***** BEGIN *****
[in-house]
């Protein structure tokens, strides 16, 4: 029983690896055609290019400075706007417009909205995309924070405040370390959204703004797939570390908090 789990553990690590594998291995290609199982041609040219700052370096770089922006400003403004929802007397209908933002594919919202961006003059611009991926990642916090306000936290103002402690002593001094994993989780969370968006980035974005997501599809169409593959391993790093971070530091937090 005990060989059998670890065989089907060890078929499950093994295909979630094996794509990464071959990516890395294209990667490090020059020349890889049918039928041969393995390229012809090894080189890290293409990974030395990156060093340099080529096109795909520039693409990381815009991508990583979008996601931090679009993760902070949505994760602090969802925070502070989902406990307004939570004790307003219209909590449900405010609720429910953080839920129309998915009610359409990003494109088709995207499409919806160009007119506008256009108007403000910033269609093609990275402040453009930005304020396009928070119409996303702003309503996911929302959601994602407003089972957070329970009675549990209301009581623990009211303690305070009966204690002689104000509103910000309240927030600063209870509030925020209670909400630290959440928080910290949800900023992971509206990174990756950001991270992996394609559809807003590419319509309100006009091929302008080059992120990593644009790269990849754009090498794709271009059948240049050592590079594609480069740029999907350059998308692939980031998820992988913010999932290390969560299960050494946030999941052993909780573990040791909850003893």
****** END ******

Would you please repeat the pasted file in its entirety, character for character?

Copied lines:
[in-house]
């Protein structure tokens, strides 16, 4: 029983690896055609290019400075706007417009909205995309924070405040370390959204703004797939570390908090 789990553990690590594998291995290609199982041609040219700052370096770089922006400003403004929802007397209908933002594919919202961006003059611009991926990642916090306000936290103002402690002593001094994993989780969370968006980035974005997501599809169409593959391993790093971070530091937090 005990060989059998670890065989089907060890078929499950093994295909979630094996794509990464071959990516890395294209990667490090020059020349890889049918039928041969393995390229012809090894080189890290293409990974030395990156060093340099080529096109795909520039693409990381815009991508990583979008996601931090679009993760902070949505994760602090969802925070502070989902406990307004939570004790307003219209909590449900405010609720429910953080839920129309998915009610359409990003494109088709995207499409919806160009007119506008256009108007403000910033269609093609990275402040453009930005304020396009928070119409996303702003309503996911929302959601994602407003089972957070329970009675549990209301009581623990009211303690305070009966204690002689104000509103910000309240927030600063209870509030925020209670909400630290959440928080910290949800900023992971509206990174990756950001991270992996394609559809807003590419319509309100006009091929302008080059992120990593644009790269990849754009090498794709271009059948240049050592590079594609480069740029999907350059998308692939980031998820992988913010999932290390969560299960050494946030999941052993909780573990040791909850003893």